Google's Android platform was the only operating system to gain users from May through June, a sign that Android may soon dominate the smartphone market, according to ComScore.
Despite Android's market share rising to 17 percent, it still ranks third in the United States, with Apple at number two with 24 percent. RIM is still on top with 39 percent. Other reports say that Android will likely overtake Apple by the end of the year, with more customers seeking open-source platforms rather than the single-source iOS or Blackberry operating system.
A report from ComScore found that Android usage rose 5 percent compared to the previous quarter ending in April 2010, while the nation's number-one smartphone, RIM's Blackberry, lost 1.8 percent, Apple's iOS lost 1.3 percent, Microsoft lost 2.2 percent, and Palm showed no loss or gain.
While some may find it strange that RIM and its somewhat lackluster handsets are still unequivocally top in the nation, Blackberry successfully infiltrated the financial industry and much of business in the 1990s, and has managed to hang on to a large segment of its market despite declining numbers. And in spite of being steeped in some controversy, RIM's operating system is relatively secure, part of its allure to IT departments.
Administrators can also use RIM's Enterprise Server 5 software to separate personal and business information on each BlackBerry without disturbing personal settings or apps.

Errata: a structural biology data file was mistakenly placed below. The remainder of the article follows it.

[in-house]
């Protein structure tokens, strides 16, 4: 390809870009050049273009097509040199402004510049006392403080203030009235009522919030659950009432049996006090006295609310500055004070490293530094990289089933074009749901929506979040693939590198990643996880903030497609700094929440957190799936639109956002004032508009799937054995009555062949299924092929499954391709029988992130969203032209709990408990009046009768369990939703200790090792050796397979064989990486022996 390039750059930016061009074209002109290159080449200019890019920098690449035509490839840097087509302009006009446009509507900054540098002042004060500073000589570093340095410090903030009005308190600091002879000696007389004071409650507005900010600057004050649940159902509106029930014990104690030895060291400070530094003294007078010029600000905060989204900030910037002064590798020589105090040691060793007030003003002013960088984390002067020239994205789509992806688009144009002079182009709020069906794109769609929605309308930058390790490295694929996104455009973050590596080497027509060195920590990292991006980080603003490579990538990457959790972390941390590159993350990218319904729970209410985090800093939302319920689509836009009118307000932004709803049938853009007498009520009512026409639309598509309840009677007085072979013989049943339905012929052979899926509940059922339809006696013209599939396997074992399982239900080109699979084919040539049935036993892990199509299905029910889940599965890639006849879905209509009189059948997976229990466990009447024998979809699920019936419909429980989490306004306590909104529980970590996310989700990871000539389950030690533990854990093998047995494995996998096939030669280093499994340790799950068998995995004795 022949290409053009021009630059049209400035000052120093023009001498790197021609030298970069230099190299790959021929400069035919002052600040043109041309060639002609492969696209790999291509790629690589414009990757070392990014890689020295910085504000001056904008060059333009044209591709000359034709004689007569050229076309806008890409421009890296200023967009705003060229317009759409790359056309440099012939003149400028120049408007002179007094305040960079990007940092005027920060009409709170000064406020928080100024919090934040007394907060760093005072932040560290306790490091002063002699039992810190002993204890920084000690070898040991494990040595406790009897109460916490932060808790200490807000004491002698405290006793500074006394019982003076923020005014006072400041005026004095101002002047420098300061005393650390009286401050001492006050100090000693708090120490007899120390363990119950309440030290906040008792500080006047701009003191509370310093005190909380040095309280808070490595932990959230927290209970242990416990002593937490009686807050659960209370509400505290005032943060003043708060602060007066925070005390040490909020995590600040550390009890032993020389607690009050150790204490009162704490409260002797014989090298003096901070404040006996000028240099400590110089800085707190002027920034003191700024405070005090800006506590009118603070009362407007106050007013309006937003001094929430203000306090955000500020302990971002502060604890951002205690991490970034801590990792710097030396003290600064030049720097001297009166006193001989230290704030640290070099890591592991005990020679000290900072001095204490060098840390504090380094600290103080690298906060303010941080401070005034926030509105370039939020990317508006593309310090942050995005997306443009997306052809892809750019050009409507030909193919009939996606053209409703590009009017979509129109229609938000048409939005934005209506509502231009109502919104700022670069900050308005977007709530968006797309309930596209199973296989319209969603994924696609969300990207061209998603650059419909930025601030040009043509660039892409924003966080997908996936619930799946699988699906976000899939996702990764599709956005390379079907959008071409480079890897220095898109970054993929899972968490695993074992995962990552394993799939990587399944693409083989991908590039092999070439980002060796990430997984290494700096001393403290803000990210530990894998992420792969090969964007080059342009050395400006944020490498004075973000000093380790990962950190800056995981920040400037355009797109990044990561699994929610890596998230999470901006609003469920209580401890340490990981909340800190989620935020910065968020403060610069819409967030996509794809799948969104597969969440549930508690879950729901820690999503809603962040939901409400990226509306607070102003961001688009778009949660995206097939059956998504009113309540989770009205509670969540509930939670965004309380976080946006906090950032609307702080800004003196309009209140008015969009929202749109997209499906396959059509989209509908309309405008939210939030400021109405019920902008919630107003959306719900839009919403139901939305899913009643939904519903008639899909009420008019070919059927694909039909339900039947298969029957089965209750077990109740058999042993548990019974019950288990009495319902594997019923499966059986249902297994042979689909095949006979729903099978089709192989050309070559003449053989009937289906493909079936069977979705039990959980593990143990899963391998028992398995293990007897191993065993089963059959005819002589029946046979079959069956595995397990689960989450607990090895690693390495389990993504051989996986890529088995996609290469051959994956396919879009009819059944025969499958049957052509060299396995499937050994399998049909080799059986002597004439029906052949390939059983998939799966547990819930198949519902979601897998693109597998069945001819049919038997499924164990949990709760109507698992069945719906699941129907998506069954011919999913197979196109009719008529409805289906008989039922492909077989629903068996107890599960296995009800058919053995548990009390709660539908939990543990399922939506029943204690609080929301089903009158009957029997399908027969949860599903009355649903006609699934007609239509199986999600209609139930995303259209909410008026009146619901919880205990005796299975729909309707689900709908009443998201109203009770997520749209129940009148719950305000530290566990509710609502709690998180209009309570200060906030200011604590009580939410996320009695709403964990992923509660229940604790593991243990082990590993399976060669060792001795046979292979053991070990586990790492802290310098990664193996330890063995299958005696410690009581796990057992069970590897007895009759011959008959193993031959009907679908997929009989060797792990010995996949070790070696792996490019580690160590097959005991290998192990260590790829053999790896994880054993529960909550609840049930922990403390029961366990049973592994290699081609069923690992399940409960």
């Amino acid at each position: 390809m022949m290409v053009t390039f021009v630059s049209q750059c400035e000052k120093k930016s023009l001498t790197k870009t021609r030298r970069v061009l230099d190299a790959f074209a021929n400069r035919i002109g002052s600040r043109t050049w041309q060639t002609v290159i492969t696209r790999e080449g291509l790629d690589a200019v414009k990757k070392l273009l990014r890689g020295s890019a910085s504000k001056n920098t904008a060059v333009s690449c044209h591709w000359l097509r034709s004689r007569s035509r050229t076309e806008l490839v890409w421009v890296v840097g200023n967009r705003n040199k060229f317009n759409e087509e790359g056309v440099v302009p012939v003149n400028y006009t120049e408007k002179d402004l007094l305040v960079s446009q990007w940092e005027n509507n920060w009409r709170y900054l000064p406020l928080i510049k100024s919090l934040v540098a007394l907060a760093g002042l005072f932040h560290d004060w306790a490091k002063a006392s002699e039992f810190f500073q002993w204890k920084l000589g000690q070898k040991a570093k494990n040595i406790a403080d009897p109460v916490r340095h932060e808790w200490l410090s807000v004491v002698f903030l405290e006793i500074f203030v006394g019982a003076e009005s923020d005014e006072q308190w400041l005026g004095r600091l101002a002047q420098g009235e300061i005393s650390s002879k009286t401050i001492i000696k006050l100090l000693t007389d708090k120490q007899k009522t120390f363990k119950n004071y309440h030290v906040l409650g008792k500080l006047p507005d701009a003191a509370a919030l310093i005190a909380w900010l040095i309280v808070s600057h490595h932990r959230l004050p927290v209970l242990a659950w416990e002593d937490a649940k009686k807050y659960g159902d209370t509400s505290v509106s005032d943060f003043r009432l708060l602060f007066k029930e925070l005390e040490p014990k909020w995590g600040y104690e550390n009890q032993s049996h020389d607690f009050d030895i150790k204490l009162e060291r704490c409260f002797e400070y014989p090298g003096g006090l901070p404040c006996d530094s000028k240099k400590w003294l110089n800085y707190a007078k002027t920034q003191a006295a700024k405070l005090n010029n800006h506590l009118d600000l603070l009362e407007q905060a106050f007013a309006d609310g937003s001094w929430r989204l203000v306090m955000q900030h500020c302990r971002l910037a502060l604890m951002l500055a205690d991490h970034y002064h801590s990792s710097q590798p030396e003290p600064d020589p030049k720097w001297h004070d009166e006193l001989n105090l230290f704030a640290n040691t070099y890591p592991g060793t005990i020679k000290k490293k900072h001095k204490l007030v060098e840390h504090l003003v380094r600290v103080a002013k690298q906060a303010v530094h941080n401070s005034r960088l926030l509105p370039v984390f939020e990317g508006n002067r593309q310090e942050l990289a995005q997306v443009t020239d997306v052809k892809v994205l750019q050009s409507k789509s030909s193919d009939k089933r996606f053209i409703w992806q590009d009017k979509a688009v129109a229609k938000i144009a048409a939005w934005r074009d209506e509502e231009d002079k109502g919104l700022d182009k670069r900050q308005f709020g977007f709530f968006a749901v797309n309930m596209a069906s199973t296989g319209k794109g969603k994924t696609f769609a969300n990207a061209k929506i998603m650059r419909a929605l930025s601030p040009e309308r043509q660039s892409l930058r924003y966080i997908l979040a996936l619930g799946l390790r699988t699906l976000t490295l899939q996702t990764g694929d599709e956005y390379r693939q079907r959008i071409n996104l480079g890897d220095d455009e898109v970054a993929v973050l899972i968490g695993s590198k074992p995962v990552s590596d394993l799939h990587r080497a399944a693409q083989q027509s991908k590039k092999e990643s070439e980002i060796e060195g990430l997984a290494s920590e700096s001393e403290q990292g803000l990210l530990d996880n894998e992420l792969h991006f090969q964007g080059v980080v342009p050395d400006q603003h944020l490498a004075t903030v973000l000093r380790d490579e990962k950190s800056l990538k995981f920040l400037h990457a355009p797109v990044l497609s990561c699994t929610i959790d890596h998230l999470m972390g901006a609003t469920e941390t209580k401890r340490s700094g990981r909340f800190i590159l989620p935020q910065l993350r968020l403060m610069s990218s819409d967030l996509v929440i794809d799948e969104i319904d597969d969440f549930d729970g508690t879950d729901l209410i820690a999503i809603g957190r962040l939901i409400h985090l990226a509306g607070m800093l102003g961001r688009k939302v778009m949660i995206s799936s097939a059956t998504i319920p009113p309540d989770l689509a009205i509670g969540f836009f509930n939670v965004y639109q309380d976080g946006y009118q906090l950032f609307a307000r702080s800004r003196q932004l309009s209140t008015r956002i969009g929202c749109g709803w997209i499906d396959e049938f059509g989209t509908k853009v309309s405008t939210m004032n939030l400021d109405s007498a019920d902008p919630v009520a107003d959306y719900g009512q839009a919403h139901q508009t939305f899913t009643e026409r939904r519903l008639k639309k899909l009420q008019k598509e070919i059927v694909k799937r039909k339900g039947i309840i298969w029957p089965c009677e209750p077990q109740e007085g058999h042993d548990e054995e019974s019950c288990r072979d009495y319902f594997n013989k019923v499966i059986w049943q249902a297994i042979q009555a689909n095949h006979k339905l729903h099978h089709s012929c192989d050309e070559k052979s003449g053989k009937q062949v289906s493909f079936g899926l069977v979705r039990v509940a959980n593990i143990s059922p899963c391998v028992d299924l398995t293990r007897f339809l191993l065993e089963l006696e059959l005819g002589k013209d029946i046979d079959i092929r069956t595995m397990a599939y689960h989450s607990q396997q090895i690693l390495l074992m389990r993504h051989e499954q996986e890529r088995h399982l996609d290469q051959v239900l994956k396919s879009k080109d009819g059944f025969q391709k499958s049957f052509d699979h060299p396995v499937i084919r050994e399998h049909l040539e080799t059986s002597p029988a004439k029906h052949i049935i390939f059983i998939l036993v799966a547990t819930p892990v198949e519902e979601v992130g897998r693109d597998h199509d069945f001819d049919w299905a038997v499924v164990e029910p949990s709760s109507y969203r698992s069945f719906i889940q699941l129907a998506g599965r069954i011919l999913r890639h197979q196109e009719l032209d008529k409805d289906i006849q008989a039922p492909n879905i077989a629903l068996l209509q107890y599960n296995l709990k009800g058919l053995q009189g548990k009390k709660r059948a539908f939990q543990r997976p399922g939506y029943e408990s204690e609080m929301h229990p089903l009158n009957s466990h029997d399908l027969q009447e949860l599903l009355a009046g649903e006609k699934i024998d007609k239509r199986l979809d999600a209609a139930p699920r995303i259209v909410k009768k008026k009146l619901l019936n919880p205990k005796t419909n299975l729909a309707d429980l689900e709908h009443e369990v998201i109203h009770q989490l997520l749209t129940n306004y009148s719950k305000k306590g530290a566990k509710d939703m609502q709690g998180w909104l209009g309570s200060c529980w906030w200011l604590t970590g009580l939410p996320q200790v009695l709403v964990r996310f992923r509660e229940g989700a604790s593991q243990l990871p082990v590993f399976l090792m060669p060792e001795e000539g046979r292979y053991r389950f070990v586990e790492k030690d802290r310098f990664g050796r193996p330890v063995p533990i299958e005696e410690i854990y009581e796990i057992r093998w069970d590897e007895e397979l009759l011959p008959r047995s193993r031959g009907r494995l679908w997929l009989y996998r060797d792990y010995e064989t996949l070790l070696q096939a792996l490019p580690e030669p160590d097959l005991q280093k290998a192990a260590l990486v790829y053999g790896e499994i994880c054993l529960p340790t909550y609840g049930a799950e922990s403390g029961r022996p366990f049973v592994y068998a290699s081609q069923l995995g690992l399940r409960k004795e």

Part of the reason companies stayed with BlackBerry was because of the easy of IT administration, but now companies are looking to diversify with a larger app market and possible integration with other hardware.
Android's Linux-based OS is also considered more secure than others, but it provides a lot more applications for users as well as flexibility for IT administrators, especially if companies are going to purchase tablet computers running on the same operating system.
So far, RIM seems to have little interest outside of handsets (there is a rumored RIM "BlackPad" tab, but no official statements or photos so far), although Android tablets have begun to crop up and will continue to do so in the next year.
While administrative tools make a difference in what companies buy, more decision makers are requesting the newer Android or iPhones to partake of what everyone else seems to be able to--thousands of applications and the latest technology. A BlackBerry in hand doesn't really have the same cachet as showing off the latest iPhone or newest Android phone, because it hasn't channeled much of its research or development into creating cutting-edge products or capitalizing on the newest technology.
The Android OS is solid and easy to use, which makes it attractive to companies. This means that IT managers have become resigned to working with three mobile platforms. (According to some IT managers, many executives request and often receive mobile phones on different platforms.)
However, there will come a time when IT managers will put forth a recommendation to consolidate operating systems, and it will likely not be RIM's Blackberry. Android's versatility for mobile phones and tablet computers, or even Apple's iOS, would easily be a default choice.
Reach or follow Barbara E. Hernandez on Twitter @bhern.
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